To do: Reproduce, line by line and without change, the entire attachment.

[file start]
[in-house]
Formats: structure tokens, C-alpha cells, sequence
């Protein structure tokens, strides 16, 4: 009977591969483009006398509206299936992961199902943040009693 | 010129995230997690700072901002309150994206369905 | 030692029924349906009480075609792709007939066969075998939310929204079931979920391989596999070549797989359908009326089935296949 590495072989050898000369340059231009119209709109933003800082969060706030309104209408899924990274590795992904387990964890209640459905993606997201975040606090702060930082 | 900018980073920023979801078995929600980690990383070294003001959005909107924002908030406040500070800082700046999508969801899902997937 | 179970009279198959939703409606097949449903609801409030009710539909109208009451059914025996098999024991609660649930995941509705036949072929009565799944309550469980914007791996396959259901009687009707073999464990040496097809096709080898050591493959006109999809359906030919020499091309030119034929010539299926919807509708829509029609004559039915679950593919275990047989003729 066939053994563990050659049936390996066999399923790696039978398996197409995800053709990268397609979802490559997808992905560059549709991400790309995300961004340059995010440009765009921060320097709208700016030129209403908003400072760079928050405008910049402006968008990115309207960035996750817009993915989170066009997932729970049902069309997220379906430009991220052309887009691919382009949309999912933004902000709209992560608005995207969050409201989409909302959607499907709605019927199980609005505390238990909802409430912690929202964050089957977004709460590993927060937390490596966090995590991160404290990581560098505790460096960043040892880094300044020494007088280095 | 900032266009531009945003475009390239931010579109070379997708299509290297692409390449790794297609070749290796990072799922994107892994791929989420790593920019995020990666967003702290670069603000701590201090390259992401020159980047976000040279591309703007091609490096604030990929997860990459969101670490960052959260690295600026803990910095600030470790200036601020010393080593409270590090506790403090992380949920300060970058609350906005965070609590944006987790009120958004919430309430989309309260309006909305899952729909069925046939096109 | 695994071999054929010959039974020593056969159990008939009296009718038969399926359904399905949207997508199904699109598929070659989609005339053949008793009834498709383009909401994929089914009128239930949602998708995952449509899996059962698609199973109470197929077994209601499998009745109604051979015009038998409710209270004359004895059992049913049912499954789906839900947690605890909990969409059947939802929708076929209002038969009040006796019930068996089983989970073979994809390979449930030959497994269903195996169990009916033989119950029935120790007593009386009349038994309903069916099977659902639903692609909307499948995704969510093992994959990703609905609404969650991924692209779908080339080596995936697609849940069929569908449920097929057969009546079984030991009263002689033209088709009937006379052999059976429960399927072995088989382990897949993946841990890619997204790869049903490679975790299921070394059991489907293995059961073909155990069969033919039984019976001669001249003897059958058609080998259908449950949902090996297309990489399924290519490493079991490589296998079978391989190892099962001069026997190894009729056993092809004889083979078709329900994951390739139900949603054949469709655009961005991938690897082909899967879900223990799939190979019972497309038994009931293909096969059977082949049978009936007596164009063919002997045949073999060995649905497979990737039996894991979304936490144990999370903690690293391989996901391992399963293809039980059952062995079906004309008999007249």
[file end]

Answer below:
[in-house]
Formats: structure tokens, C-alpha cells, sequence
């Protein structure tokens, strides 16, 4: 009977591969483009006398509206299936992961199902943040009693 | 010129995230997690700072901002309150994206369905 | 030692029924349906009480075609792709007939066969075998939310929204079931979920391989596999070549797989359908009326089935296949 590495072989050898000369340059231009119209709109933003800082969060706030309104209408899924990274590795992904387990964890209640459905993606997201975040606090702060930082 | 900018980073920023979801078995929600980690990383070294003001959005909107924002908030406040500070800082700046999508969801899902997937 | 179970009279198959939703409606097949449903609801409030009710539909109208009451059914025996098999024991609660649930995941509705036949072929009565799944309550469980914007791996396959259901009687009707073999464990040496097809096709080898050591493959006109999809359906030919020499091309030119034929010539299926919807509708829509029609004559039915679950593919275990047989003729 066939053994563990050659049936390996066999399923790696039978398996197409995800053709990268397609979802490559997808992905560059549709991400790309995300961004340059995010440009765009921060320097709208700016030129209403908003400072760079928050405008910049402006968008990115309207960035996750817009993915989170066009997932729970049902069309997220379906430009991220052309887009691919382009949309999912933004902000709209992560608005995207969050409201989409909302959607499907709605019927199980609005505390238990909802409430912690929202964050089957977004709460590993927060937390490596966090995590991160404290990581560098505790460096960043040892880094300044020494007088280095 | 900032266009531009945003475009390239931010579109070379997708299509290297692409390449790794297609070749290796990072799922994107892994791929989420790593920019995020990666967003702290670069603000701590201090390259992401020159980047976000040279591309703007091609490096604030990929997860990459969101670490960052959260690295600026803990910095600030470790200036601020010393080593409270590090506790403090992380949920300060970058609350906005965070609590944006987790009120958004919430309430989309309260309006909305899952729909069925046939096109 | 695994071999054929010959039974020593056969159990008939009296009718038969399926359904399905949207997508199904699109598929070659989609005339053949008793009834498709383009909401994929089914009128239930949602998708995952449509899996059962698609199973109470197929077994209601499998009745109604051979015009038998409710209270004359004895059992049913049912499954789906839900947690605890909990969409059947939802929708076929209002038969009040006796019930068996089983989970073979994809390979449930030959497994269903195996169990009916033989119950029935120790007593009386009349038994309903069916099977659902639903692609909307499948995704969510093992994959990703609905609404969650991924692209779908080339080596995936697609849940069929569908449920097929057969009546079984030991009263002689033209088709009937006379052999059976429960399927072995088989382990897949993946841990890619997204790869049903490679975790299921070394059991489907293995059961073909155990069969033919039984019976001669001249003897059958058609080998259908449950949902090996297309990489399924290519490493079991490589296998079978391989190892099962001069026997190894009729056993092809004889083979078709329900994951390739139900949603054949469709655009961005991938690897082909899967879900223990799939190979019972497309038994009931293909096969059977082949049978009936007596164009063919002997045949073999060995649905497979990737039996894991979304936490144990999370903690690293391989996901391992399963293809039980059952062995079906004309008999007249």